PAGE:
• <!---
  • Select all nodes from anywhere in the CodlFusion XML
  • document if their text value equals "Blam" or does
  • NOT equal "Blam".
  • --->
  • <cfset arrNodes = XmlSearch(
  • xmlGirl,
  • "//*[ (text() = 'Blam') or (text() != 'Blam') ]"
  • ) />
  •  
  • <!--- Output names of nodes. --->
  • <cfloop
  • index="xmlNode"
  • array="#arrNodes#">
  •  
  • #xmlNode.XmlName#<br />
  •  
  • </cfloop>

Instinctively, you might think that this will return all nodes of the XML, right? I mean, anyone who's taken math knows that something and NOT something should return the "universe". However, just as with SQL and NULL values, because some of our text nodes don't exist, they cannot result in a known comparison whether that be a test of equality or inequality. And, in fact, when we output the selected node names:

  • girl
  • name
  • age
  • description

... we see that, again, neither the Height or Weight element nodes were selected. Imagine trying to select all nodes whose text value was NOT something. If you didn't realize how this worked, you might spend a heck of a lot of time banging your head against a wall trying to figure out why only some of the expected nodes were being selected.

If you work with a lot of XML, you probably already know this; but, if you have only worked with the ColdFusion XML Document Object Model (DOM), it may not be immediately obvious that the existence of an XmlText attribute does not mean that there is a corresponding text node in the DOM. I know that I didn't realize this, and it probably took me a good 30 minutes to figure out what the heck was going on.




Reader Comments

Ben - Thanks for these posts on working with XML. I have just started doing for work with XML files and I know that I will be glad to have this type of information further down the road when I am troubleshooting issues with datasets that have tens of thousands of records or more.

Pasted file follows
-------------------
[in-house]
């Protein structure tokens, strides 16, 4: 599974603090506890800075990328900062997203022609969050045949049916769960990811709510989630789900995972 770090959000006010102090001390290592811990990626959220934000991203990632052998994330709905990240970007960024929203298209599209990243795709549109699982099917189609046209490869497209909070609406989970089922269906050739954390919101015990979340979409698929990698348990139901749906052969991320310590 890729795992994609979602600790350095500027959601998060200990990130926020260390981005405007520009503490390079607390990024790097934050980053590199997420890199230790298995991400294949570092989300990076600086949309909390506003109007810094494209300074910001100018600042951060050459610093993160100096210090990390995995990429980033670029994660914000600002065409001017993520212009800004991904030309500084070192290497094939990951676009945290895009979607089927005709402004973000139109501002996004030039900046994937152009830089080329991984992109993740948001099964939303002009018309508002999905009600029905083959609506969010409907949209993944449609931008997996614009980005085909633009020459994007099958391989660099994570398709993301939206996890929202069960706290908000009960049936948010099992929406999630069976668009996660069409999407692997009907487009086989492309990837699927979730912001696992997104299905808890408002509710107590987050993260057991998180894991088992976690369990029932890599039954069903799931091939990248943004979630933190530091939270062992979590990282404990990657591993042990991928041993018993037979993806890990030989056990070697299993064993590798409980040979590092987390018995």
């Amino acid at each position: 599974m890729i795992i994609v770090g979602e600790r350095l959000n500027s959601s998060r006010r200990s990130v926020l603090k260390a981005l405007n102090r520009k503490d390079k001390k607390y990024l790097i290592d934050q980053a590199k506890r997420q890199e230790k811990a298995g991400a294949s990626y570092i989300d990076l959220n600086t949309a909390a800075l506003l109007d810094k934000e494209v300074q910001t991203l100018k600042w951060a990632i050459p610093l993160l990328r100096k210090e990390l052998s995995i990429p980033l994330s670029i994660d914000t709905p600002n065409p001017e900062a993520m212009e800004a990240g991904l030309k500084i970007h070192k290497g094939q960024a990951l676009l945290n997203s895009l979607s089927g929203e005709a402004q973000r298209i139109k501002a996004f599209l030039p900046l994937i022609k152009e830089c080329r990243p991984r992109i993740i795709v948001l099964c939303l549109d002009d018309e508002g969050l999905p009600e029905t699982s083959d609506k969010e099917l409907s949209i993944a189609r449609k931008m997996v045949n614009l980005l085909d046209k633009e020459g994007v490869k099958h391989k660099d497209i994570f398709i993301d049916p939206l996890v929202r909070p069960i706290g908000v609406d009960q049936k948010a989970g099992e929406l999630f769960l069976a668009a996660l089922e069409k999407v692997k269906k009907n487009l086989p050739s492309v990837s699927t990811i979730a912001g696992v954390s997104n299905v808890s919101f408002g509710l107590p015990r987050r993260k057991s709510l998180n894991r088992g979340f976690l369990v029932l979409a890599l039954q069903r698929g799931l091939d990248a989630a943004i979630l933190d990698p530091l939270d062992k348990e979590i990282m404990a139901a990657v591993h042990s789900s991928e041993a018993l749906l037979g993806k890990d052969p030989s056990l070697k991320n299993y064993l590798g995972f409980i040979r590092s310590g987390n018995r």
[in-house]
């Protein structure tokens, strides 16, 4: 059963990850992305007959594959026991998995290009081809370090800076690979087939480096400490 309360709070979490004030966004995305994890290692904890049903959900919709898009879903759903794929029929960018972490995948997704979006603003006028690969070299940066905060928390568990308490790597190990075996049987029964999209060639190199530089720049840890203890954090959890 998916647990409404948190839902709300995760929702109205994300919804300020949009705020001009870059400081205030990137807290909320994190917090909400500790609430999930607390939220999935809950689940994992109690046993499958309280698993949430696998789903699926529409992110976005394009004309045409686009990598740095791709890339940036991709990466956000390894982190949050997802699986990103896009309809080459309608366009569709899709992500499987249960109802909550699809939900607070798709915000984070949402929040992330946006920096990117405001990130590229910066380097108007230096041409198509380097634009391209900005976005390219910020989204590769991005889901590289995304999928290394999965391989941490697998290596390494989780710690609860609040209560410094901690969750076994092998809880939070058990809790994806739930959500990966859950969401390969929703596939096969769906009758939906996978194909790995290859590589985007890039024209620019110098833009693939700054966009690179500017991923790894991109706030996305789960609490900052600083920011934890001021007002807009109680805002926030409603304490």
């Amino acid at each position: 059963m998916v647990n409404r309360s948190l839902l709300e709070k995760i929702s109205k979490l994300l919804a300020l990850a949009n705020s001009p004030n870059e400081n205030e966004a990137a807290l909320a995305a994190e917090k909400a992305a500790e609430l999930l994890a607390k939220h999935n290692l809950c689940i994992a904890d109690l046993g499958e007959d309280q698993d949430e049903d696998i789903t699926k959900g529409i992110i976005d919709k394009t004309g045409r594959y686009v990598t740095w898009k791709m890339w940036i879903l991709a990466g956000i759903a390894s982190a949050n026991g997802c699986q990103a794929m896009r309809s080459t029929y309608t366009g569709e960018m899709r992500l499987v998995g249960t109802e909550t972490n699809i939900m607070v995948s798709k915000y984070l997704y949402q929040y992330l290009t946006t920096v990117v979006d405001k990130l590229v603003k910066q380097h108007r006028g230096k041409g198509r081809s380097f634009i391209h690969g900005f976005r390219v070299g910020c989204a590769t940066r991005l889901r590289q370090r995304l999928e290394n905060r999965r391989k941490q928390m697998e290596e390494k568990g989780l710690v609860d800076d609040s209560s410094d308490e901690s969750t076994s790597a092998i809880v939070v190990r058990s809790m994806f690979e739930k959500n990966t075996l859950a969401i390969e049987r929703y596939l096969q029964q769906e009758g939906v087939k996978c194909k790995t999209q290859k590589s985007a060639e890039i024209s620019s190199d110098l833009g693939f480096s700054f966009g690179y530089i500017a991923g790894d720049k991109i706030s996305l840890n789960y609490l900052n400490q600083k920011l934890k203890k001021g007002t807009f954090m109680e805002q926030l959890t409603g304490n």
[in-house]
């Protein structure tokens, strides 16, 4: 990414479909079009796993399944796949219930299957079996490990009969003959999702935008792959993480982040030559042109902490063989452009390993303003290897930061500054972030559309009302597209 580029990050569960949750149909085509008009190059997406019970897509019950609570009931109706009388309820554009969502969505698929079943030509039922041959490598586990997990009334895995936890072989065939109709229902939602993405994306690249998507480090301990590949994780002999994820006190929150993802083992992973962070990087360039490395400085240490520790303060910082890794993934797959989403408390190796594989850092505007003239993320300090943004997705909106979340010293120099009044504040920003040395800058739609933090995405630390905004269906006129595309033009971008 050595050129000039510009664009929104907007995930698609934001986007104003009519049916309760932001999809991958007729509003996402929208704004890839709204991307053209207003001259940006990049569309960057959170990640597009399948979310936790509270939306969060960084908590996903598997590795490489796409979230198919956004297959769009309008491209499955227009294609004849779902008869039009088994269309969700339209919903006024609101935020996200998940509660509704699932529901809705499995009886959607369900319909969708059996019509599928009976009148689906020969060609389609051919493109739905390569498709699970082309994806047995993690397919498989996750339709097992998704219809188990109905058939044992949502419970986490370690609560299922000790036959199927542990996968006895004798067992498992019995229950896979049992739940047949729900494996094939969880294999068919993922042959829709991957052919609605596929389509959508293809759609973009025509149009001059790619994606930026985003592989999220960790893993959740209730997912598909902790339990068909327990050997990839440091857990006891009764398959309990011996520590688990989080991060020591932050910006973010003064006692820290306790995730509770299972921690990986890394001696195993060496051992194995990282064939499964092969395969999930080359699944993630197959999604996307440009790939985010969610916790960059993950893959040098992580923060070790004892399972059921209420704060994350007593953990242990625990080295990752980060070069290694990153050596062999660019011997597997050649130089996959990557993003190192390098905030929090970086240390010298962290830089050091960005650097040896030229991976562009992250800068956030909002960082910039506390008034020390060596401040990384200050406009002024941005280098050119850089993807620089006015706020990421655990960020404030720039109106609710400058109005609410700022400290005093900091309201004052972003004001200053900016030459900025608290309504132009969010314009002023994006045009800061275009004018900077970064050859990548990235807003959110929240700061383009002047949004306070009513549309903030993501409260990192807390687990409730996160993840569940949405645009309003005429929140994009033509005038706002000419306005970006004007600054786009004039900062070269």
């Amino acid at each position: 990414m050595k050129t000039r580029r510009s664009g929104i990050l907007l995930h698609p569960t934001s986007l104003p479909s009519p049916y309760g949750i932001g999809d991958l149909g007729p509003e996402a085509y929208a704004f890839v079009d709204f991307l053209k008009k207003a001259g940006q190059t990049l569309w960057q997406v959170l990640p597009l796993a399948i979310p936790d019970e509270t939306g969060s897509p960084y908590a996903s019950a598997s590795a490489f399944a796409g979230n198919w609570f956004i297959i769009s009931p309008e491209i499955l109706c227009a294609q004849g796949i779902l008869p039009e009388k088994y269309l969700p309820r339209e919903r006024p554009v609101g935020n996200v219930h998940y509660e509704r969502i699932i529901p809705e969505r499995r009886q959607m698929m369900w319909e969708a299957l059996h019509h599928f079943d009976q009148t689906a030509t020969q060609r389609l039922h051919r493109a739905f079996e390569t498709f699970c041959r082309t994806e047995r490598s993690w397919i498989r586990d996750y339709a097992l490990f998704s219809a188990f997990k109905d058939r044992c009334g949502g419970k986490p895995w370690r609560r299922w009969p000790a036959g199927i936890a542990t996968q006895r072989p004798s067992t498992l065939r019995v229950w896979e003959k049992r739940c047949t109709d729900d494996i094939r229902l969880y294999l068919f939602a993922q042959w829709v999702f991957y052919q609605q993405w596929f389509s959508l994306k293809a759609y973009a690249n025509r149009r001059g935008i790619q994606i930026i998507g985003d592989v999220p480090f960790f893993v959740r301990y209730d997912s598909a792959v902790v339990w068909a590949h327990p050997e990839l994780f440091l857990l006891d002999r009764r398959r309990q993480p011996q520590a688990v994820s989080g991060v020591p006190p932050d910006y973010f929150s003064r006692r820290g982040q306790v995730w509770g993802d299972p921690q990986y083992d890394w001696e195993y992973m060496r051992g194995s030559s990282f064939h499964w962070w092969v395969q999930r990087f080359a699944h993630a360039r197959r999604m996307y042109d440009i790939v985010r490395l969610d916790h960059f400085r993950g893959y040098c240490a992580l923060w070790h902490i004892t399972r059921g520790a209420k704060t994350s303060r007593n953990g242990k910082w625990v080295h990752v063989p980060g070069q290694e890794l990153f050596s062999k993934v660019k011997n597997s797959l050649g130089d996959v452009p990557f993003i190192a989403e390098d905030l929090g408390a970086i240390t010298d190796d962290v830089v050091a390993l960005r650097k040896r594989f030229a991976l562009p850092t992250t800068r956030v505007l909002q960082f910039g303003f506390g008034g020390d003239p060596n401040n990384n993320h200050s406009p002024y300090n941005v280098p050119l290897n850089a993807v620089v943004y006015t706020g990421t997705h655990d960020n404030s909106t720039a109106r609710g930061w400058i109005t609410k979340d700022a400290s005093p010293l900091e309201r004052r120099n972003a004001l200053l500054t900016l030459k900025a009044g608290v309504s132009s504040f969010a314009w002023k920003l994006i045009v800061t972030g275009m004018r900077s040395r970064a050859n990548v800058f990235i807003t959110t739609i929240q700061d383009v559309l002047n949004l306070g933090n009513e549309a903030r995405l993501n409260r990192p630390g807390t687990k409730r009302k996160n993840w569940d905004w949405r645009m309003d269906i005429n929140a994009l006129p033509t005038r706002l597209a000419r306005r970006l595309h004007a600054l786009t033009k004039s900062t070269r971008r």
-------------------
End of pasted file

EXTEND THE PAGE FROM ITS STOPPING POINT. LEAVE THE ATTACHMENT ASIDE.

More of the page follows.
Reply to this Comment

@Jason,

No problem my man. I can tell you right now, though, that XML documents that have enormous amounts of data are no fun to deal with :) Parsing is not that fast and people tell me that ColdFusion can crash if the XML parsing eats up all the memory.

That is what I hear from other people - I have never actually had to deal with such large files.

Reply to this Comment

Thanks Ben.
I'm refactoring an application and the Table of Contents is coming from an XML file. I've seen the code and I'm dreading to start working on it.

It's good to know this before hand so I don't pull my hair out when working on the project.

çB^]\..

Reply to this Comment

@Fernando,

No problem my man. I do love me some XML and XPath, even some XSLT. If you run into any problems, drop me a line.

Reply to this Comment

@Ben,
If you're trying to check for "empty" "Text Nodes", you could alter your XPath statement to something like this:

<cfset arrNodes = XmlSearch(xmlGirl, "//*[ boolean(text()) = false ]") />

Reply to this Comment

@Steve,

Thanks man. I have to do a more thorough exploration of the XPath functions that are actually supported in ColdFusion 8. I have tested a few of them and it seems to be really hit or miss.

Reply to this Comment

Ah ha. It is me that seems to be mistaken! CF is providing an xmlText, but there is no empty string as far as XPath is concerned. I should read the spec better next time before I comment.

text() actually returns a node set with all the text nodes of the element, and if there are no text nodes it returns an empty node set, which when compared to other things returns false.

So it looks like "//*[text() or not(node())]" would do what you want.

Reply to this Comment